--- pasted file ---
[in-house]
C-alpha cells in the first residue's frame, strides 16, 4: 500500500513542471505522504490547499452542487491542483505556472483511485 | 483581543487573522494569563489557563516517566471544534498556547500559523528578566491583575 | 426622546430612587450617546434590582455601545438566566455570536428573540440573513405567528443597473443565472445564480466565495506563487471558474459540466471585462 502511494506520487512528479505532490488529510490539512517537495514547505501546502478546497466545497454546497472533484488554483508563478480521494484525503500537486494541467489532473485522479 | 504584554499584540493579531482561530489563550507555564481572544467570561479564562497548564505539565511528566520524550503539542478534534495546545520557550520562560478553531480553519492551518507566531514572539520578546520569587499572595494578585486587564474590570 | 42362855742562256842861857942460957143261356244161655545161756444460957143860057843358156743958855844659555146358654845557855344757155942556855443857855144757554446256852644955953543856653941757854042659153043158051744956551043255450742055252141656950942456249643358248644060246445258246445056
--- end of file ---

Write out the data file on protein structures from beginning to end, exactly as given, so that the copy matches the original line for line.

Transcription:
[in-house]
C-alpha cells in the first residue's frame, strides 16, 4: 500500500513542471505522504490547499452542487491542483505556472483511485 | 483581543487573522494569563489557563516517566471544534498556547500559523528578566491583575 | 426622546430612587450617546434590582455601545438566566455570536428573540440573513405567528443597473443565472445564480466565495506563487471558474459540466471585462 502511494506520487512528479505532490488529510490539512517537495514547505501546502478546497466545497454546497472533484488554483508563478480521494484525503500537486494541467489532473485522479 | 504584554499584540493579531482561530489563550507555564481572544467570561479564562497548564505539565511528566520524550503539542478534534495546545520557550520562560478553531480553519492551518507566531514572539520578546520569587499572595494578585486587564474590570 | 42362855742562256842861857942460957143261356244161655545161756444460957143860057843358156743958855844659555146358654845557855344757155942556855443857855144757554446256852644955953543856653941757854042659153043158051744956551043255450742055252141656950942456249643358248644060246445258246445056